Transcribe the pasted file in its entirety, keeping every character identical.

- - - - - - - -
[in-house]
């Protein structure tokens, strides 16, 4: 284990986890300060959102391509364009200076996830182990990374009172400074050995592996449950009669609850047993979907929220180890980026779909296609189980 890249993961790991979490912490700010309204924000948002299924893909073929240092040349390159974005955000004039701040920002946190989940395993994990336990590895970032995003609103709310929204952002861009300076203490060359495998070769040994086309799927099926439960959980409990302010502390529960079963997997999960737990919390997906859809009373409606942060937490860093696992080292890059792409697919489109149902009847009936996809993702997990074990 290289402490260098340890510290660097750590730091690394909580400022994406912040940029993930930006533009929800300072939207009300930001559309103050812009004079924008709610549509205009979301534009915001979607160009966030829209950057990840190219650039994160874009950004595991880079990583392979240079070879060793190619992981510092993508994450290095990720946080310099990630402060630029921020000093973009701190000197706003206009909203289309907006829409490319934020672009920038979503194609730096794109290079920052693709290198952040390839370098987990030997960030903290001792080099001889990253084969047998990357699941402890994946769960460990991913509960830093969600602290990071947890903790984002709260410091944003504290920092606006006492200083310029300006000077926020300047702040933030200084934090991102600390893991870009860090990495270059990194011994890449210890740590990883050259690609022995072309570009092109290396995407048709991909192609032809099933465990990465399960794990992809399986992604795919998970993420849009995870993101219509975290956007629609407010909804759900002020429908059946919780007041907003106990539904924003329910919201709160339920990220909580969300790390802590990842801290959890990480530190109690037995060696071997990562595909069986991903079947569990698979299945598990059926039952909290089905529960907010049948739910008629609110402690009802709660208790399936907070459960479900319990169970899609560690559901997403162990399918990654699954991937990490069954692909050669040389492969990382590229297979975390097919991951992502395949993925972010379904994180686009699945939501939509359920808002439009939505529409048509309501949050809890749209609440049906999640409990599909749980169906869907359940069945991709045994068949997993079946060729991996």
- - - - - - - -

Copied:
[in-house]
């Protein structure tokens, strides 16, 4: 284990986890300060959102391509364009200076996830182990990374009172400074050995592996449950009669609850047993979907929220180890980026779909296609189980 890249993961790991979490912490700010309204924000948002299924893909073929240092040349390159974005955000004039701040920002946190989940395993994990336990590895970032995003609103709310929204952002861009300076203490060359495998070769040994086309799927099926439960959980409990302010502390529960079963997997999960737990919390997906859809009373409606942060937490860093696992080292890059792409697919489109149902009847009936996809993702997990074990 290289402490260098340890510290660097750590730091690394909580400022994406912040940029993930930006533009929800300072939207009300930001559309103050812009004079924008709610549509205009979301534009915001979607160009966030829209950057990840190219650039994160874009950004595991880079990583392979240079070879060793190619992981510092993508994450290095990720946080310099990630402060630029921020000093973009701190000197706003206009909203289309907006829409490319934020672009920038979503194609730096794109290079920052693709290198952040390839370098987990030997960030903290001792080099001889990253084969047998990357699941402890994946769960460990991913509960830093969600602290990071947890903790984002709260410091944003504290920092606006006492200083310029300006000077926020300047702040933030200084934090991102600390893991870009860090990495270059990194011994890449210890740590990883050259690609022995072309570009092109290396995407048709991909192609032809099933465990990465399960794990992809399986992604795919998970993420849009995870993101219509975290956007629609407010909804759900002020429908059946919780007041907003106990539904924003329910919201709160339920990220909580969300790390802590990842801290959890990480530190109690037995060696071997990562595909069986991903079947569990698979299945598990059926039952909290089905529960907010049948739910008629609110402690009802709660208790399936907070459960479900319990169970899609560690559901997403162990399918990654699954991937990490069954692909050669040389492969990382590229297979975390097919991951992502395949993925972010379904994180686009699945939501939509359920808002439009939505529409048509309501949050809890749209609440049906999640409990599909749980169906869907359940069945991709045994068949997993079946060729991996």